“Research has shown that it [Comic Sans] reduces cognitive load and visual processing issues, which are common challenges for people with dyslexia.”

Comic Sans: The Dyslexia-Friendly Font, Dyslexichelp, March 2024

This is based on the looser spacing, the differentiated letter shapes. The well-made campaign from Dyslexia Scotland explains this in detail, by emphasizing Comic Sans’ features. But it also could be the friendly, playful aesthetics of the typeface that take the seriousness out of text.

Shantell Sans The main argument of these kinds of typefaces, including Comic Sans, are the differentiated letter shapes and the loose spacing. They feel less formal, and friendlier, which also could be inappropriate for your specific topic.
Playful Shantell Sans is a modern version of Comic Sans

Shantell Sans, a handwritten style typeface by the artist Shatell Martin (read my font review) also follows that idea, but it is way better executed than its source of inspiration. But then again, this acetic might not always fit to your project. So what should you do?

Be skeptical

In our conversation, type designer Eleni Beveratout says she is always skeptical about typefaces that claim to “save the planet”. She says we want to do the right thing, and include as many people as possible. Then we tend to pick fonts that seem to be “approved” as suited for dyslexic people.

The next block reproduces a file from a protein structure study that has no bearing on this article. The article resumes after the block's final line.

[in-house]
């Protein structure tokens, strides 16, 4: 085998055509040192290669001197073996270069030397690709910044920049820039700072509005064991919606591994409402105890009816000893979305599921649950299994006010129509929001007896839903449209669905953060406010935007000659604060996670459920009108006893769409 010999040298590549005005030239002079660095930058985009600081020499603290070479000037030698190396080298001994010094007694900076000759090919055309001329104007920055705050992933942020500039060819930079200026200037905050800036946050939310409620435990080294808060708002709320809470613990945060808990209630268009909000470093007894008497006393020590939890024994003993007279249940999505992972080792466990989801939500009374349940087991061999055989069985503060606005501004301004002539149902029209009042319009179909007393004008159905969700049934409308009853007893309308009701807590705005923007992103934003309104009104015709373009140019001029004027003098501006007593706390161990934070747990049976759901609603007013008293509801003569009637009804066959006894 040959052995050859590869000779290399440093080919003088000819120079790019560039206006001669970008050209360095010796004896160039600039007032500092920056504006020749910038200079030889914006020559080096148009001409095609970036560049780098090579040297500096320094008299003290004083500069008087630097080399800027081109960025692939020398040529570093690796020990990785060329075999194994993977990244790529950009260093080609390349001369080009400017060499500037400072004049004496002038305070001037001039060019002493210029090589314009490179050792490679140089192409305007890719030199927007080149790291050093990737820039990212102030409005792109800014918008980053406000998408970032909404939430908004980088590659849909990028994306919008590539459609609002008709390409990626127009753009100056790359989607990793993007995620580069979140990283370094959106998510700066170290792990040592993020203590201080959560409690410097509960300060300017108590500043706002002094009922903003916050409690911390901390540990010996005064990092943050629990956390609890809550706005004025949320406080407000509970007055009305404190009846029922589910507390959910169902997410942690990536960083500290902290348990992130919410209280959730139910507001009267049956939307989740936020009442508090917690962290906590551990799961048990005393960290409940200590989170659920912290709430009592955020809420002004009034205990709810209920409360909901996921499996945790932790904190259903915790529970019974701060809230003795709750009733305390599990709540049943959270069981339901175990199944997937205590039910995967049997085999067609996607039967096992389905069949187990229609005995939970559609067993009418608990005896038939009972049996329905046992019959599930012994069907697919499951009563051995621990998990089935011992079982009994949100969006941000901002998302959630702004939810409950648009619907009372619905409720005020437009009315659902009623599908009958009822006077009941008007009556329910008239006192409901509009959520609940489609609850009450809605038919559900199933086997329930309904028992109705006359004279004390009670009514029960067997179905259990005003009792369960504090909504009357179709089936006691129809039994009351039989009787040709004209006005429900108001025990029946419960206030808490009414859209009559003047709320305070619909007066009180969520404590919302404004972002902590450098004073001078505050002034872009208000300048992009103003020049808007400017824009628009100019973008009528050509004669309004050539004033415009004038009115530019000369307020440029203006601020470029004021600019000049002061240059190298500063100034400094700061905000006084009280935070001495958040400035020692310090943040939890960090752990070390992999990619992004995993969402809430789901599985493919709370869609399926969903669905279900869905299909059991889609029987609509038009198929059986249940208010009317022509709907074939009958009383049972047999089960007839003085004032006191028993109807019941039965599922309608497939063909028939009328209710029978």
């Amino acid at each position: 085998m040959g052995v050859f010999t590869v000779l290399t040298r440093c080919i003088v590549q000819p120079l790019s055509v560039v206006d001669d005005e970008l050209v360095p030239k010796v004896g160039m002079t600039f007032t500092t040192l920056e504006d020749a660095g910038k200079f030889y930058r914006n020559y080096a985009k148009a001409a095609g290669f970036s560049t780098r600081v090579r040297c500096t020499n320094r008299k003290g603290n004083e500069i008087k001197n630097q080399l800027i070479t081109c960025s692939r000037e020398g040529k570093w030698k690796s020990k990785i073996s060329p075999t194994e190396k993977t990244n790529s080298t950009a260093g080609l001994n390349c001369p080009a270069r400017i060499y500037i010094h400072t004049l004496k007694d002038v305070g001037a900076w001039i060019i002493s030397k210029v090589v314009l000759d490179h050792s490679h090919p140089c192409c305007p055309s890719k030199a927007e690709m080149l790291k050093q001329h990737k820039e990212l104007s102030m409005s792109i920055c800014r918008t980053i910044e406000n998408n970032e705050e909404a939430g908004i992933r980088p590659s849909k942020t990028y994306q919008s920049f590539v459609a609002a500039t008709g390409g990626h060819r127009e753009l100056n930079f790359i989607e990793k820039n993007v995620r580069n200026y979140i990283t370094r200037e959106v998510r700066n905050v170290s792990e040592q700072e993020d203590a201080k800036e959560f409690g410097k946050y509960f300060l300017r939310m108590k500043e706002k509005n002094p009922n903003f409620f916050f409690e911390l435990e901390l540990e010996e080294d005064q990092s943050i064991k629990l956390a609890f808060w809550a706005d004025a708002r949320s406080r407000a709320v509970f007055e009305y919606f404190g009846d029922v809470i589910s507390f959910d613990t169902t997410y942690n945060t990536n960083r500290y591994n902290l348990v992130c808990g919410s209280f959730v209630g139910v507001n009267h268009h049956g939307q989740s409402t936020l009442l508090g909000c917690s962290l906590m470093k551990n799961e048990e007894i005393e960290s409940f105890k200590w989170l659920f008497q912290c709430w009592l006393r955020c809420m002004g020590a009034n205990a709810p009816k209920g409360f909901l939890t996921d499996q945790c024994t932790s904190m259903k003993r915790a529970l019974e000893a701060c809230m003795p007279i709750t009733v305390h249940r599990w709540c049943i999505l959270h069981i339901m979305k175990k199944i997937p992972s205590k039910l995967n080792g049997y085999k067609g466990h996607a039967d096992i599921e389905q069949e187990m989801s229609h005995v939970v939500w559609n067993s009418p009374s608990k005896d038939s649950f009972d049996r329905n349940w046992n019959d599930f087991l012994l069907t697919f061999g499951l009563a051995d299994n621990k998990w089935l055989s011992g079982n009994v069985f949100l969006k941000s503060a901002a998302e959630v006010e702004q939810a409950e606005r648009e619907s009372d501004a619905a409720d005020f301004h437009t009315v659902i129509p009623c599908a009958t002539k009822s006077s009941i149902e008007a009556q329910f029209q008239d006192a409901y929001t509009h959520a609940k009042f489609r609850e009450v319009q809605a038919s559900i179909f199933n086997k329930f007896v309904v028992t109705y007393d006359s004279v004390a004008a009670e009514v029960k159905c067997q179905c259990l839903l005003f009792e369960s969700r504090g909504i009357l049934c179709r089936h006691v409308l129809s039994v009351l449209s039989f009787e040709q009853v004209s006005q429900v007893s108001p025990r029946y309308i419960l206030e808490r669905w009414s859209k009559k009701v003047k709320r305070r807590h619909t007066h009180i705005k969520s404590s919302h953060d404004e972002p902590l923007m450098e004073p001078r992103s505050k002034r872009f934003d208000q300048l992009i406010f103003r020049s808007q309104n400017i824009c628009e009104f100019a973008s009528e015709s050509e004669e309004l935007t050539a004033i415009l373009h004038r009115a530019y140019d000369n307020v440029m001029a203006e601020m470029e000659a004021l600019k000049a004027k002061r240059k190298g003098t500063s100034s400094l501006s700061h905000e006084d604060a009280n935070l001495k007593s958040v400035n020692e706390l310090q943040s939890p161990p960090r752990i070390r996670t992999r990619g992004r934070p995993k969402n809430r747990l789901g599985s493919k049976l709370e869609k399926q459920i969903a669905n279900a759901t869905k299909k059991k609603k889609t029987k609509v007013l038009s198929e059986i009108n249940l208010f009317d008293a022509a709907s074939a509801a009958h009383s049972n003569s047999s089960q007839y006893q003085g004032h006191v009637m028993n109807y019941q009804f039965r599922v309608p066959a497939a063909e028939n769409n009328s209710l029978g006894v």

However, the research often compares a typeface with Arial, which is not hard to beat in terms of accessibility. Mostly because Arial’s spacing is horrible, and the letter shapes are quite closed (more on this in the complete talk with Eleni).

Dyslexia friendly font perform poorly

The Readability Group, conducted a survey with 2022 participants, of which 35% claimed to have dyslexic traits (from mild to strong).

This bar chart compares typeface rating amongst those with strong or no dyslexic traits. Whilst the so-called dyslexia friendly fonts fare marginally better here, the statistics certainly do not back up their claims. Once more, this survey confirms findings by scientific qualitative studies that these type of fonts have very little impact on the reading proficiency of a dyslexic person. In addition, they perform very poorly among those with no dyslexic traits.
Even amongst peoply with strong dyslexia, Open Dyslexic and co perform worst.